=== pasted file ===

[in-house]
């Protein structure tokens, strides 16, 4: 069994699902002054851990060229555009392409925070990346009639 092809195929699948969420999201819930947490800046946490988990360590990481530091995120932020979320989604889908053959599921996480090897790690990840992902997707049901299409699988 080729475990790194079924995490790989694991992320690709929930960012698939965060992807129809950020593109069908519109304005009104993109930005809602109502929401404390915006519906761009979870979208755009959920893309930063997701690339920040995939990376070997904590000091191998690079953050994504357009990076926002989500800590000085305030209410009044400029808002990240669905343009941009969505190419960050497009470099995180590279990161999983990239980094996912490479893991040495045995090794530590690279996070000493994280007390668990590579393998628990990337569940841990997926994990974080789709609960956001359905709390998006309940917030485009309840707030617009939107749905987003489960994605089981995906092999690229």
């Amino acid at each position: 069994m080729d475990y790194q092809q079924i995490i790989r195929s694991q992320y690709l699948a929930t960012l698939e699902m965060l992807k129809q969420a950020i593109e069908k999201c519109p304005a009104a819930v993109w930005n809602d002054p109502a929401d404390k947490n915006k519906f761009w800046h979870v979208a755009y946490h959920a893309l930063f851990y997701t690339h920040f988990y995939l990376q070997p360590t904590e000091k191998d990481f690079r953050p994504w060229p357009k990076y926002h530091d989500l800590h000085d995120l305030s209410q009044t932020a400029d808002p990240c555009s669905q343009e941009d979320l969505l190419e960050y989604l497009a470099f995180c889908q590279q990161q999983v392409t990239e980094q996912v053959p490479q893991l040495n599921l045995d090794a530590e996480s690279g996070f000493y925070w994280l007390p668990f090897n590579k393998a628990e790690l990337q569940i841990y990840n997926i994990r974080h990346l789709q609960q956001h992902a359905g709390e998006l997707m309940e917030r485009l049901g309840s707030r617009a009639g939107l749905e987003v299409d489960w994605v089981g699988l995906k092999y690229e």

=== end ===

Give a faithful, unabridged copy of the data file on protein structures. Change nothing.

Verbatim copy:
[in-house]
């Protein structure tokens, strides 16, 4: 069994699902002054851990060229555009392409925070990346009639 092809195929699948969420999201819930947490800046946490988990360590990481530091995120932020979320989604889908053959599921996480090897790690990840992902997707049901299409699988 080729475990790194079924995490790989694991992320690709929930960012698939965060992807129809950020593109069908519109304005009104993109930005809602109502929401404390915006519906761009979870979208755009959920893309930063997701690339920040995939990376070997904590000091191998690079953050994504357009990076926002989500800590000085305030209410009044400029808002990240669905343009941009969505190419960050497009470099995180590279990161999983990239980094996912490479893991040495045995090794530590690279996070000493994280007390668990590579393998628990990337569940841990997926994990974080789709609960956001359905709390998006309940917030485009309840707030617009939107749905987003489960994605089981995906092999690229």
């Amino acid at each position: 069994m080729d475990y790194q092809q079924i995490i790989r195929s694991q992320y690709l699948a929930t960012l698939e699902m965060l992807k129809q969420a950020i593109e069908k999201c519109p304005a009104a819930v993109w930005n809602d002054p109502a929401d404390k947490n915006k519906f761009w800046h979870v979208a755009y946490h959920a893309l930063f851990y997701t690339h920040f988990y995939l990376q070997p360590t904590e000091k191998d990481f690079r953050p994504w060229p357009k990076y926002h530091d989500l800590h000085d995120l305030s209410q009044t932020a400029d808002p990240c555009s669905q343009e941009d979320l969505l190419e960050y989604l497009a470099f995180c889908q590279q990161q999983v392409t990239e980094q996912v053959p490479q893991l040495n599921l045995d090794a530590e996480s690279g996070f000493y925070w994280l007390p668990f090897n590579k393998a628990e790690l990337q569940i841990y990840n997926i994990r974080h990346l789709q609960q956001h992902a359905g709390e998006l997707m309940e917030r485009l049901g309840s707030r617009a009639g939107l749905e987003v299409d489960w994605v089981g699988l995906k092999y690229e």